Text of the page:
Equipment and technology improvements can be sound investments.
by Dave DePasquale, Siemens Industry, Inc.

High-speed motors with active magnetic bearing systems bring operational benefits—such as wide speed range, multiple start-stops, fast ramp-up, unmanned or remote operations and monitoring, and lower the environmental footprint.

Answering the CCU Challenge

The solution was a combination of technology, an in-depth understanding of the products and situation and expertise to deliver one of the first solutions of its kind to the refinery. 

Each CCU would be supported by two 4,500-horsepower, 4.5-kV, 78- to 105-hertz (4,700- to 6,300-rpm) totally enclosed, water-to-air cooled, high-speed motors with complete active magnetic bearing (AMB) systems. These were the first of their kind installed in the U.S. and used in a refinery.
These high-voltage motors featured a unique rotor design. The rotor was made from a special, single-piece forging. The rotor slots were then machined. Once this process was complete, a proprietary fusion process shaped and bonded the copper bars into the slot. The result was a solid rotor that could withstand the centrifugal forces associated with high-speed operation. The overall process led to reproducible vibration behavior under all conditions and throughout the life cycle of the product. 

Ensuring Continued Operation

“One of our key requirements was reliability, as an unscheduled shutdown of our CCUs is unacceptable, and has a significant impact on our production levels and operating costs,” says the refinery engineer. “We had a high confidence level in the motors and drives to help us deliver uninterrupted service of our compressor train for 5 years, but these products had to operate in tough conditions as well.”

The AMB system brought several other operational benefits, including operating at high speeds, a wide speed range (API 617 and API 546), multiple start-stops, fast ramp-up, unmanned or remote operations and monitoring, reduced life-cycle costs, controllable rotor dynamics, no lubrication system and an oil-free string (including compressor) that reduced the environmental footprint.

The motors levitated the shaft and permitted motion without friction or wear, unlike traditional oil-lubricated or grease-lubricated motor bearings. The AMB consisted of an electromagnet assembly, a set of power amplifiers that supplied current to the electromagnets, a controller and gap sensor with associated electronics to provide the feedback required to control the position of the rotor within the gap. Each AMB was equipped with a backup bearing for emergency coast-down in the event of a power failure to the AMB system.

While electronic sensors of the AMB were located on the shaft at the bearing positions, the backup bearings were provided next to each of the two magnetic bearings, just in case the AMB closed-loop control was to unexpectedly fail. These backup bearings had an air gap of approximately 0.5 millimeters, while the air gap of the magnetic bearings and the sensors is about 2 millimeters. Further, the backup bearings were dry-lubricated, and the sleeve bearing shells had a coating of a special material and were split. This would make for easy replacement, if necessary, without disassembling the complete stator/rotor of the motor.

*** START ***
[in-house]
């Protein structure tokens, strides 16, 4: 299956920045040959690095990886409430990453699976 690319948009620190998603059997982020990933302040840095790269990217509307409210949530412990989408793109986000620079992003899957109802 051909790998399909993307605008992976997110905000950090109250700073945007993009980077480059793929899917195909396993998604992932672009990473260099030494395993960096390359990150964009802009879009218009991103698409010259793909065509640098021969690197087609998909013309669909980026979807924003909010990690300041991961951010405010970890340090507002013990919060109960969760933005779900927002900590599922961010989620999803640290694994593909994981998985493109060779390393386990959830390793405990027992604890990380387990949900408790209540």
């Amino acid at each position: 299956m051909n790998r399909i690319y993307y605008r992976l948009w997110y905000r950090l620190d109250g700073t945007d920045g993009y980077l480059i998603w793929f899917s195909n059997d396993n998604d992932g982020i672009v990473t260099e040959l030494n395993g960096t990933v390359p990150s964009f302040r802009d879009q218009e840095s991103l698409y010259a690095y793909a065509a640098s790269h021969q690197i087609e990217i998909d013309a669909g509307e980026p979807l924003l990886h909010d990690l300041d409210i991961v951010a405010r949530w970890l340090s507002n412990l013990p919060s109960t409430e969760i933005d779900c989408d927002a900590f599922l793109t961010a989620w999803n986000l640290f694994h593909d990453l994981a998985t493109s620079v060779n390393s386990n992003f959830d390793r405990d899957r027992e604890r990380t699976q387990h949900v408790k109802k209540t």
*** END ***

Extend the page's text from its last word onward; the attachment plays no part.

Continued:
The corresponding sleeves of the backup bearings on the shaft featured a galvanic anti-adhesion coating, which helped prevent too much material from being transferred from the sleeve bearing shells to the sleeves when the backup bearings must be used.
Installing Drives for Reliability 

To further increase reliability and efficiency, the refinery opted to connect the CCU’s new high-speed motors to two medium-voltage drives. Variable frequency drives (VFDs) provide the motors with the ability to accommodate the changing demands of the CCUs, thereby providing additional energy savings.

The motor/drive combination did not require any complex gear unit, which facilitated a more compact drive train system and eliminated the costs associated with gear unit inspection and service.

Commissioned in spring 2010, the VFDs’ low-voltage cells’ topology could be scaled precisely for a wide range of voltage and output power. With the ability to bypass any one cell during operation, the VFDs could maintain the full output voltage necessary for the process to continue uninterrupted. This cell-based configuration also provided the refinery with easy access to drive components for scheduled maintenance. This reduced system repair time to minutes. 

The cell bypass ensures automatic bypass of a failed power cell in less than 500 milliseconds. Instead of shutting down the entire drive, a process-tolerant protection system (ProToPS) provides a hierarchical system of warnings. This control strategy allows time to evaluate the situation and respond appropriately.

“We had severe thunderstorms, resulting in a power failure at the refinery. Due to the power loss ride-through capability of both the motors and the drives, all continued to operate at full-rated power,” says the refinery team leader.

An integral transformer with phase-shifted secondaries provided 24-pulse or better input harmonic cancellation with a power factor above 0.95 under any operating conditions. This eliminated the need for input harmonic filters or power factor compensation. It completely removed any common-mode voltages from being imposed on the motor. The VFDs supplied an output voltage that was so close to a perfect sine-wave shape that the CCU motors could be operated without any additional stress or overheating that might result from excessive dV/dt or harmonic distortion.